MPI is also a scripting language used in TinyMUCK FuzzBall to perform simple tasks. Quite powerful, and the wizards can get on your tail quickly if you abuse it.

MPI (the scripting language), while quite useful and fun to play with on FuzzBall TinyMUCKs, also has some of the nastiest syntax known. To wit:

   ~&R~&170 and ~&R~&160,player,{if:{ge:{idle:*{&player}},60},{&player}~&R~&040(idle
   {color:~&R~&170 {if:{eq:{count:{&awake}},1},is ,are }awake here.~&R}}

And that's actually a fairly well-coded example. It will return a list of characters awake in a room, in ANSI color.

MPI, on FuzzBall TinyMUCKs, was developed by Revar Desmera, at The official name is Message Parsing Interpreter, but Revar says that it also stands for My Personal Insanity (after all, she had to have been insane to write 30,000 lines of C code to implement the damned thing.)

In FB, MPI has a much easier time dealing with property lists, which are trees of properties stored on objects within the database.

The function call syntax of MPI (the MUCK one) is actually not too dissimilar in its structure from that of Lisp or Scheme. However, since bare strings in MPI evaluate to themselves (i.e. they do not need to be quoted to be literals) the overall effect is that of Scheme crossed with, say, MUSH's attribute language.

Here's Space Butler's example reformatted. Note that because the original contains string expressions that have been split up here to illustrate the Lispishness going on, the following will probably not run (well):

{with:  awake,,
  {foreach:  player, {contents:here,player},
    {if:  {awake:{&player}},
  {color:  {nl}~&160
    {commas:  {&awake},
          ~&R~&170 and ~&R~&160,player,
      {if:  {ge:  {idle:*{&player}},60},
                {div:  {idle:*{&player}},60}
                {mod:  {idle:*{&player}},60}
    {if:  {eq:{count:{&awake}},1},
      is ,
    awake here.~&R
As you can see, the function call syntax resembles Lisp, but uses curly brackets instead of parentheses, delimits the function name from the arguments with a colon, and delimits arguments themselves with commas. As a result, MPI's function calls do not share syntax with lists, as Lisp's do: MPI lists are delimited by carriage return. Nevertheless, MPI is certainly much more of a functional language than are most MU* languages.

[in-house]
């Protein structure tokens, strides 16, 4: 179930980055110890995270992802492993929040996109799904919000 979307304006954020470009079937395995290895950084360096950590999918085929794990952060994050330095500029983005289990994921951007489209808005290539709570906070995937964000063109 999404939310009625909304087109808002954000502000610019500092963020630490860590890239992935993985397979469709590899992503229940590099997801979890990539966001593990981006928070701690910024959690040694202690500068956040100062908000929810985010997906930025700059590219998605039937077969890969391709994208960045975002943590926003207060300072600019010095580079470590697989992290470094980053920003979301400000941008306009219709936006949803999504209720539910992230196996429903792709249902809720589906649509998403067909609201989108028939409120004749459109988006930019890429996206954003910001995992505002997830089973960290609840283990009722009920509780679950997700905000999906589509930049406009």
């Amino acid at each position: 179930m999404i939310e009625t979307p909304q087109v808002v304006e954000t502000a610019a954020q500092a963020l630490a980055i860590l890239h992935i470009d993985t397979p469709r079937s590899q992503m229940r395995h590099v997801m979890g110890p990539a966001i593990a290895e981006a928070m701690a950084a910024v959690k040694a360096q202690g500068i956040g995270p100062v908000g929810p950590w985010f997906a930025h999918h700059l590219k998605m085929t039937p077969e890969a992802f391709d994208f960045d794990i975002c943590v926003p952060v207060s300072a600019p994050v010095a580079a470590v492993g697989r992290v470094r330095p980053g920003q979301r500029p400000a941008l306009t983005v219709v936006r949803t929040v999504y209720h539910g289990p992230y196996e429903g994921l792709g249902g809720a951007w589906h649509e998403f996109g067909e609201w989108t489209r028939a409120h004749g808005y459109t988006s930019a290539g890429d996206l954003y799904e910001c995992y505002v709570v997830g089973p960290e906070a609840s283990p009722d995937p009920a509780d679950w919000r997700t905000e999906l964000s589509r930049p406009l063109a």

back to: parallel programming languages

2.a Message Passing Interface (MPI)

MPI is a message passing API standard created by a "broadly based comittee" of vendors and users called the MPI Forum. The MPI standard has language bindings for C, C++, and Fortran.1

Most MPI programs applications have a fixed set of processes initialized at startup, with one process per processor. MPI provides basic point to point send and receive operations (both synchronous and asynchronous). It also provides a mechanism for a group of processes to call a collective operation, such as summation, synchronization, and broadcasting.2

Although MPI is a large library of over 100 functions, one can be quickly productive using less than 10 f these functions. Currently, the use of MPI is the most popular method of creating parallel applications.

While MPI is becoming the de facto standard for parallel programming, there are many reasons to look at other approaches to parallel programming.

1 MPI Home Page at http://
2 Ian Foster, Designing and Building Parallel Programs,

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